A changing women’s game

Published by Leigh Rogers

NOT BLACK AND WHITE: Early rounds are no longer simple in a stronger women's game according to Maria Sharapova; Getty Images
A lack of consistency at the top of the women’s game today can be easily explained according to two former top 10 players.

Four top 10 players lost in the first round of the China Open this week. More than half of the 16 seeded players lost before the third round.

The China Open, one of four WTA Premier Mandatory events on the calendar, is one of the highest-level tournaments outside the four Grand Slams. So what is going on?

According to former world No.1 Maria Sharapova it is simply a reflection of a changing, and stronger, women’s game. Currently ranked No.104, the Russian has discovered this the hard way in her comeback from a 15-month suspension.

“There’s a lot of depth in the game,” Sharapova noted after a three-set second round win at the China Open.

“By that I mean there’s maybe many years ago you’d find yourself working through the first rounds. You know you’re going to get through those first few rounds, it will be straight sets. You might be rusty, but you’ll get through it. You can’t think like that anymore. There’s too good of players playing the first, second, third, fourth rounds.”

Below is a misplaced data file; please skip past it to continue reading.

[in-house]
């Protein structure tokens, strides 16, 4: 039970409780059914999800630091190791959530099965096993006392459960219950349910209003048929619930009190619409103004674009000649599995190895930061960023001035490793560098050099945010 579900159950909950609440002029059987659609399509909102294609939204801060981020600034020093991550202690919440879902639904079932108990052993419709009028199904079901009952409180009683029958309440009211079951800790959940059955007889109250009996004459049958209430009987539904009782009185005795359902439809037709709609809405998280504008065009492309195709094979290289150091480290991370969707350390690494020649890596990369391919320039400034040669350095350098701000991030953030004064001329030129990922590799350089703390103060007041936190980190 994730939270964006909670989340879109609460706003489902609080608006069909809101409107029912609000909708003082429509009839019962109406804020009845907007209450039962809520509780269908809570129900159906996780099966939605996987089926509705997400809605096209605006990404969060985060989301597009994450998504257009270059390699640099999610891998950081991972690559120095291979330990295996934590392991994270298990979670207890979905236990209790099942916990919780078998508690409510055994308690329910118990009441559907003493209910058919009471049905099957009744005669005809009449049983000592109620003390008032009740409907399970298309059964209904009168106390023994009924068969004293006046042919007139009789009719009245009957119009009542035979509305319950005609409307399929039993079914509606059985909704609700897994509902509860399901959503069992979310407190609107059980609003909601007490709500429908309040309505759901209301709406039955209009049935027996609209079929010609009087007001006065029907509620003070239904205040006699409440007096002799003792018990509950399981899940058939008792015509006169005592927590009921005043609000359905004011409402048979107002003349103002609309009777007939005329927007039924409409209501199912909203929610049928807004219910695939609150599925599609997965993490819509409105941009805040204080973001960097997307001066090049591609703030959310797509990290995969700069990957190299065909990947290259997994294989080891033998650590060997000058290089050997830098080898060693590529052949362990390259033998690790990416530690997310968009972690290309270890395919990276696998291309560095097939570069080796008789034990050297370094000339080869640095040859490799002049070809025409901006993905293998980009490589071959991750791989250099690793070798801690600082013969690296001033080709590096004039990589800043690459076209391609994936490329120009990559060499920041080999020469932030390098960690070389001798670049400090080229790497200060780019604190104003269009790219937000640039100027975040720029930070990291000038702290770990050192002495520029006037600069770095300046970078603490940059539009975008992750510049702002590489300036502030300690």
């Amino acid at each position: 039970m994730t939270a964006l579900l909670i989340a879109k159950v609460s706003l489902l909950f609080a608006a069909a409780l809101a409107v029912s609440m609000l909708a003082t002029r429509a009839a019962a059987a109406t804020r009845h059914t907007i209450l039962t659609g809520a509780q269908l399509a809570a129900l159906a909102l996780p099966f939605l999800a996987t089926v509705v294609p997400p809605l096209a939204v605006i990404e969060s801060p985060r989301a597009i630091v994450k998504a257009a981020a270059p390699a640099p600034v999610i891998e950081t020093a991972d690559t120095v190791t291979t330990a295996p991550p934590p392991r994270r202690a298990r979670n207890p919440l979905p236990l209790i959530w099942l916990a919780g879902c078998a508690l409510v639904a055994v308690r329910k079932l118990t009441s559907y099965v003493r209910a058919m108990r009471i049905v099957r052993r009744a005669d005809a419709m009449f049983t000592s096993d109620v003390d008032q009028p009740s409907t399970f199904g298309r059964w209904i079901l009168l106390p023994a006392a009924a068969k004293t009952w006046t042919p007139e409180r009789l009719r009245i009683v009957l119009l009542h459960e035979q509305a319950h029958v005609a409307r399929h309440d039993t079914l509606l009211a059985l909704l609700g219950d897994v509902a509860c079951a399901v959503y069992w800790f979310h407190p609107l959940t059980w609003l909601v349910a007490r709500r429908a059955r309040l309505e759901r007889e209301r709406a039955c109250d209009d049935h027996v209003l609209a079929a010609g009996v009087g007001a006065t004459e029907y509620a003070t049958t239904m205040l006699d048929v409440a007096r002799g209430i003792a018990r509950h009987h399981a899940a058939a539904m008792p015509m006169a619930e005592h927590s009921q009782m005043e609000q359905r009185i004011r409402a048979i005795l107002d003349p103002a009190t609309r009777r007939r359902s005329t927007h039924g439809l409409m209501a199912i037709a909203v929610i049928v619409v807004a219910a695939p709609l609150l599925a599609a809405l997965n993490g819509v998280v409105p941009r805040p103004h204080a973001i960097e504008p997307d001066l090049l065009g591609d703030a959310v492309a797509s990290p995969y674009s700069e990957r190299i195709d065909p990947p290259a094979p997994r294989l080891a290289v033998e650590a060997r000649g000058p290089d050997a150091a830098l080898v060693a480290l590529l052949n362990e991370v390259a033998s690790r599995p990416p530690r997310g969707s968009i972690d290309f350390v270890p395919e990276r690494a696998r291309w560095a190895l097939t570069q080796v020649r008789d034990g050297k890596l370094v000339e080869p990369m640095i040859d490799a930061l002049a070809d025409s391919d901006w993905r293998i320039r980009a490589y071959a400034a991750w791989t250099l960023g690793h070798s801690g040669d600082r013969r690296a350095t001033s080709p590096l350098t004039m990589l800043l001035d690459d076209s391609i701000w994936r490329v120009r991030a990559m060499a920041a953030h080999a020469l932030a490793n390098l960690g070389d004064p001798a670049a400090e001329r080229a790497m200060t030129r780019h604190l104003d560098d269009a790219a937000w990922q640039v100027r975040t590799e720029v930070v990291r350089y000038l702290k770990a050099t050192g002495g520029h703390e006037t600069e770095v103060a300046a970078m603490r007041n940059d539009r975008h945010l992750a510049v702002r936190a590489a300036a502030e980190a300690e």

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Andrea Petkovic agrees. The former world No.9 has slipped just outside the top 100 this season after a string of first round losses.

“I really think the quality has risen, I’ve been around for 10 years now so I’ve really seen the depth of women’s tennis change,” said the German, who reached the second round as a qualifier in Beijing.

“I feel like 10, 20 years ago you had a free pass say if you were a top 20 player for the first two, even three or four rounds, it wasn’t until you were getting to the other seeded players that it got tough. Now everyone is playing so well, it makes it more difficult to be consistent. It’s tougher for the top players to stay consistent and win Slams consistently.”

That has been reflected in the season results to date. Four players shared Grand Slam titles. Three different women won the Premier Mandatory events. That’s seven different women claiming the seven biggest tournaments played so far this season, three of which are currently ranked outside the world’s top 15.

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“This makes women’s tennis more exciting,” believes 30-year-old Petkovic.

“I’ve been enjoying women’s tennis so much in the past few years. For me personally, it’s really enjoyable to see the ‘oldies’ do so well. Seeing people like Svetlana Kuznetsova who struggled for a few years and now she’s back in the top 10 and above all, Venus Williams who is 37 and still does an amazing job and had her most consistent Grand Slam season this year. That all gives me hope.”

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